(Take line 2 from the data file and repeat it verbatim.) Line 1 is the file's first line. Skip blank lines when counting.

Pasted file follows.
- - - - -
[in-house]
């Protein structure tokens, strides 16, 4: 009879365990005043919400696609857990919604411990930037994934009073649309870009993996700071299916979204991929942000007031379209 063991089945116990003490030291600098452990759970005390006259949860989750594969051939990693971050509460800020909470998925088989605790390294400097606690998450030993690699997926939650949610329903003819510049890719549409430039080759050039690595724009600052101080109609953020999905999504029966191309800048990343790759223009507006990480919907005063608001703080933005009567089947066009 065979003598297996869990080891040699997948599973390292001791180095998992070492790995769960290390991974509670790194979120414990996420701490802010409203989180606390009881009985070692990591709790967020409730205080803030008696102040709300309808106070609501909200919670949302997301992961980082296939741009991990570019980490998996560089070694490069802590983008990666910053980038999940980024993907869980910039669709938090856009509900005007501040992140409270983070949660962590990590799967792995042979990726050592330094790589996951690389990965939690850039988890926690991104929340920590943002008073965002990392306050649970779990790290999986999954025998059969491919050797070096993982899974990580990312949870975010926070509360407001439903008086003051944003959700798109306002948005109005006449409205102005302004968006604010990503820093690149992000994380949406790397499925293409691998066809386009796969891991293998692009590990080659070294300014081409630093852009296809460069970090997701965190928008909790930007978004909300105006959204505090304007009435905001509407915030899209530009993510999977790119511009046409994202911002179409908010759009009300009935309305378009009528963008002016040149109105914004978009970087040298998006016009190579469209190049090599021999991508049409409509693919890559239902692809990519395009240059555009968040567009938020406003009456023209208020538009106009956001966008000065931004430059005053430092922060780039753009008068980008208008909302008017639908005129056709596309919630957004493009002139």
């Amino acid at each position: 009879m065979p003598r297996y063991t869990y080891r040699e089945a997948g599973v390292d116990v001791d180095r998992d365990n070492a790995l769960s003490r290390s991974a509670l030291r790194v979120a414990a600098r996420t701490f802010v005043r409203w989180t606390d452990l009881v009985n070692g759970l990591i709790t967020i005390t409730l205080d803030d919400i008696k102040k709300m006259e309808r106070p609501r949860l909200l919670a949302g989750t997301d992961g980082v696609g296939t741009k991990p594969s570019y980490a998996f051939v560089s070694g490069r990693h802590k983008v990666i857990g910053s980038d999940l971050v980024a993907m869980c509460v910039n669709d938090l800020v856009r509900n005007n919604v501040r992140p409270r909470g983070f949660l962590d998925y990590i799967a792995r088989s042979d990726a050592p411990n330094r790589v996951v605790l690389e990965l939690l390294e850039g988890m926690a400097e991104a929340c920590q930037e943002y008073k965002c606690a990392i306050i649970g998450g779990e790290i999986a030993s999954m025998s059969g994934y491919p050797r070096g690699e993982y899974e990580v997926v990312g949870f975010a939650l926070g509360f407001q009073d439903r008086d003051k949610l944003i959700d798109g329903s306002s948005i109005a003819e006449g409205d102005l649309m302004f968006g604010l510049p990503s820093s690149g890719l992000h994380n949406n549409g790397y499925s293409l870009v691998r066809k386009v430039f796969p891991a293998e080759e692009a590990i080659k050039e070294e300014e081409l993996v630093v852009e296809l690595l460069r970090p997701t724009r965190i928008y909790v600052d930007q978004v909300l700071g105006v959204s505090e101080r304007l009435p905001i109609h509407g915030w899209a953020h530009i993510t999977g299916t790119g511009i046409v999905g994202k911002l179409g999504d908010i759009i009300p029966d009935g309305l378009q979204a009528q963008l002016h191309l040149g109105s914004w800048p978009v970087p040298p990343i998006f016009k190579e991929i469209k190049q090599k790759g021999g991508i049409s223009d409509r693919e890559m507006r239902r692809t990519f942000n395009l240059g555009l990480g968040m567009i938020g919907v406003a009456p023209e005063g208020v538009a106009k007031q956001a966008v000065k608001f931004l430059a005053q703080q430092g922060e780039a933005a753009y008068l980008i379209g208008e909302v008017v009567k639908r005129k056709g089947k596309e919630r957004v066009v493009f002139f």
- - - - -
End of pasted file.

């Protein structure tokens, strides 16, 4: 009879365990005043919400696609857990919604411990930037994934009073649309870009993996700071299916979204991929942000007031379209 063991089945116990003490030291600098452990759970005390006259949860989750594969051939990693971050509460800020909470998925088989605790390294400097606690998450030993690699997926939650949610329903003819510049890719549409430039080759050039690595724009600052101080109609953020999905999504029966191309800048990343790759223009507006990480919907005063608001703080933005009567089947066009 065979003598297996869990080891040699997948599973390292001791180095998992070492790995769960290390991974509670790194979120414990996420701490802010409203989180606390009881009985070692990591709790967020409730205080803030008696102040709300309808106070609501909200919670949302997301992961980082296939741009991990570019980490998996560089070694490069802590983008990666910053980038999940980024993907869980910039669709938090856009509900005007501040992140409270983070949660962590990590799967792995042979990726050592330094790589996951690389990965939690850039988890926690991104929340920590943002008073965002990392306050649970779990790290999986999954025998059969491919050797070096993982899974990580990312949870975010926070509360407001439903008086003051944003959700798109306002948005109005006449409205102005302004968006604010990503820093690149992000994380949406790397499925293409691998066809386009796969891991293998692009590990080659070294300014081409630093852009296809460069970090997701965190928008909790930007978004909300105006959204505090304007009435905001509407915030899209530009993510999977790119511009046409994202911002179409908010759009009300009935309305378009009528963008002016040149109105914004978009970087040298998006016009190579469209190049090599021999991508049409409509693919890559239902692809990519395009240059555009968040567009938020406003009456023209208020538009106009956001966008000065931004430059005053430092922060780039753009008068980008208008909302008017639908005129056709596309919630957004493009002139």